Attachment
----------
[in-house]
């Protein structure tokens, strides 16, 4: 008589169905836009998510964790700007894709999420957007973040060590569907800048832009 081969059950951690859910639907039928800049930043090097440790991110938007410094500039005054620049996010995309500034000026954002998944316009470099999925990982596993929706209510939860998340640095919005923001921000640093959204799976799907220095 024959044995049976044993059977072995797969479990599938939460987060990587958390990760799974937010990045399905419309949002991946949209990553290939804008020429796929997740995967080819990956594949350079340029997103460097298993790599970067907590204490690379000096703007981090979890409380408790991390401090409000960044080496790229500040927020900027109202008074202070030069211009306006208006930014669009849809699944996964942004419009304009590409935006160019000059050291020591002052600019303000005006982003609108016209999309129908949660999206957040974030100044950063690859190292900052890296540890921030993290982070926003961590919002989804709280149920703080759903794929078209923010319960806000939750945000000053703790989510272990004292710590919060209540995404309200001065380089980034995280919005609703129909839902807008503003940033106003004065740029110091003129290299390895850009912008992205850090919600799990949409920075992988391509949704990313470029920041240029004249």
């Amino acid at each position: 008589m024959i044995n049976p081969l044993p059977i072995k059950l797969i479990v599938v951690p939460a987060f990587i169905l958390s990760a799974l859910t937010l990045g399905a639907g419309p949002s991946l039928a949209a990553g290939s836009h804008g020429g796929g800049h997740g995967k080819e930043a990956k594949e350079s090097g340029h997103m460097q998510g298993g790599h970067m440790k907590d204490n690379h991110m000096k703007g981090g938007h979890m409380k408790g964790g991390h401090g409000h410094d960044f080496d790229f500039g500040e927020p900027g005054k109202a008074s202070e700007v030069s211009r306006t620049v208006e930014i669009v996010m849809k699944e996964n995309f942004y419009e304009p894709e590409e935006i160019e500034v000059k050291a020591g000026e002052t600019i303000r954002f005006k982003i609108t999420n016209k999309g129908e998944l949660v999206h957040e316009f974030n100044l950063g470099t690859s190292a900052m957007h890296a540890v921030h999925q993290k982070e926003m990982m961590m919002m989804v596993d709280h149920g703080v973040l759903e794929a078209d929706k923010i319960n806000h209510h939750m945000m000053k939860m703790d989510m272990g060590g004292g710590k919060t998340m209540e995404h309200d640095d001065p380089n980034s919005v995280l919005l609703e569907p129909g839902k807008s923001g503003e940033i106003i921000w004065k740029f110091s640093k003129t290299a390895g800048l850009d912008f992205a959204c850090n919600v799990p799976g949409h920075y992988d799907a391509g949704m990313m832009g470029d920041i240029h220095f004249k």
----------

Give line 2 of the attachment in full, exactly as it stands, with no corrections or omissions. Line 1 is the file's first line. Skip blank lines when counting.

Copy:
């Protein structure tokens, strides 16, 4: 008589169905836009998510964790700007894709999420957007973040060590569907800048832009 081969059950951690859910639907039928800049930043090097440790991110938007410094500039005054620049996010995309500034000026954002998944316009470099999925990982596993929706209510939860998340640095919005923001921000640093959204799976799907220095 024959044995049976044993059977072995797969479990599938939460987060990587958390990760799974937010990045399905419309949002991946949209990553290939804008020429796929997740995967080819990956594949350079340029997103460097298993790599970067907590204490690379000096703007981090979890409380408790991390401090409000960044080496790229500040927020900027109202008074202070030069211009306006208006930014669009849809699944996964942004419009304009590409935006160019000059050291020591002052600019303000005006982003609108016209999309129908949660999206957040974030100044950063690859190292900052890296540890921030993290982070926003961590919002989804709280149920703080759903794929078209923010319960806000939750945000000053703790989510272990004292710590919060209540995404309200001065380089980034995280919005609703129909839902807008503003940033106003004065740029110091003129290299390895850009912008992205850090919600799990949409920075992988391509949704990313470029920041240029004249």